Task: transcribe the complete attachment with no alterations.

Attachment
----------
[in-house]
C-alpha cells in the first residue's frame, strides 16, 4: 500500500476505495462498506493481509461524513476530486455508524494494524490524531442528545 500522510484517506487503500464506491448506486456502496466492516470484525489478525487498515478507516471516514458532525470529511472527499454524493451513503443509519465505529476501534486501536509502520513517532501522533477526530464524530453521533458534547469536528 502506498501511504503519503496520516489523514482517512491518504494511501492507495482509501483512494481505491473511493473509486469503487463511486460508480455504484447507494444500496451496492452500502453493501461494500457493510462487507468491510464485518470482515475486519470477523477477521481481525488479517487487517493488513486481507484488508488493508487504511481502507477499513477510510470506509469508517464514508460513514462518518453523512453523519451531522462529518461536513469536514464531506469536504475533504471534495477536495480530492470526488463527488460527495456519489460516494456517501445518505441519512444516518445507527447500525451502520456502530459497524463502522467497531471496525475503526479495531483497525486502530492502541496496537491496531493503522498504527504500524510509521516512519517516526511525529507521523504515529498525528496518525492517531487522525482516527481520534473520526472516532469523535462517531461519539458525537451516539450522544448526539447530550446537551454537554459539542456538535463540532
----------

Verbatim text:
[in-house]
C-alpha cells in the first residue's frame, strides 16, 4: 500500500476505495462498506493481509461524513476530486455508524494494524490524531442528545 500522510484517506487503500464506491448506486456502496466492516470484525489478525487498515478507516471516514458532525470529511472527499454524493451513503443509519465505529476501534486501536509502520513517532501522533477526530464524530453521533458534547469536528 502506498501511504503519503496520516489523514482517512491518504494511501492507495482509501483512494481505491473511493473509486469503487463511486460508480455504484447507494444500496451496492452500502453493501461494500457493510462487507468491510464485518470482515475486519470477523477477521481481525488479517487487517493488513486481507484488508488493508487504511481502507477499513477510510470506509469508517464514508460513514462518518453523512453523519451531522462529518461536513469536514464531506469536504475533504471534495477536495480530492470526488463527488460527495456519489460516494456517501445518505441519512444516518445507527447500525451502520456502530459497524463502522467497531471496525475503526479495531483497525486502530492502541496496537491496531493503522498504527504500524510509521516512519517516526511525529507521523504515529498525528496518525492517531487522525482516527481520534473520526472516532469523535462517531461519539458525537451516539450522544448526539447530550446537551454537554459539542456538535463540532